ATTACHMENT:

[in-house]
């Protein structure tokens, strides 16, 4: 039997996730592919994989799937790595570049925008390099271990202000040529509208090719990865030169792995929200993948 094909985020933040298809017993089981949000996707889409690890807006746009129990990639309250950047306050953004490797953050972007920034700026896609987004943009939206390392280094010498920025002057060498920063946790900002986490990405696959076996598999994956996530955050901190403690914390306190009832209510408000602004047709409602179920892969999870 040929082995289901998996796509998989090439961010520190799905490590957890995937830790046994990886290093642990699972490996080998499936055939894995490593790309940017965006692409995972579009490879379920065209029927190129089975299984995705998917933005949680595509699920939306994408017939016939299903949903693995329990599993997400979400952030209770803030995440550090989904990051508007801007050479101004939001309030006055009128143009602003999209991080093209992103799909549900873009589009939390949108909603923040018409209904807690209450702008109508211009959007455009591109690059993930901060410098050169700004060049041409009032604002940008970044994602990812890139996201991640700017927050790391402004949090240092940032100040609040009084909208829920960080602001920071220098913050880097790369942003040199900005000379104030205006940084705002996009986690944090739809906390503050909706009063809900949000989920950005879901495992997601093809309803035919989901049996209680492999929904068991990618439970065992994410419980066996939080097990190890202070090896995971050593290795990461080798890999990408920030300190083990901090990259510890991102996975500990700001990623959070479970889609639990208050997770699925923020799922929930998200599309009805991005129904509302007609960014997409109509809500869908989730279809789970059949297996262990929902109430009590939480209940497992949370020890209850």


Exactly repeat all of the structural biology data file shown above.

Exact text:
[in-house]
């Protein structure tokens, strides 16, 4: 039997996730592919994989799937790595570049925008390099271990202000040529509208090719990865030169792995929200993948 094909985020933040298809017993089981949000996707889409690890807006746009129990990639309250950047306050953004490797953050972007920034700026896609987004943009939206390392280094010498920025002057060498920063946790900002986490990405696959076996598999994956996530955050901190403690914390306190009832209510408000602004047709409602179920892969999870 040929082995289901998996796509998989090439961010520190799905490590957890995937830790046994990886290093642990699972490996080998499936055939894995490593790309940017965006692409995972579009490879379920065209029927190129089975299984995705998917933005949680595509699920939306994408017939016939299903949903693995329990599993997400979400952030209770803030995440550090989904990051508007801007050479101004939001309030006055009128143009602003999209991080093209992103799909549900873009589009939390949108909603923040018409209904807690209450702008109508211009959007455009591109690059993930901060410098050169700004060049041409009032604002940008970044994602990812890139996201991640700017927050790391402004949090240092940032100040609040009084909208829920960080602001920071220098913050880097790369942003040199900005000379104030205006940084705002996009986690944090739809906390503050909706009063809900949000989920950005879901495992997601093809309803035919989901049996209680492999929904068991990618439970065992994410419980066996939080097990190890202070090896995971050593290795990461080798890999990408920030300190083990901090990259510890991102996975500990700001990623959070479970889609639990208050997770699925923020799922929930998200599309009805991005129904509302007609960014997409109509809500869908989730279809789970059949297996262990929902109430009590939480209940497992949370020890209850």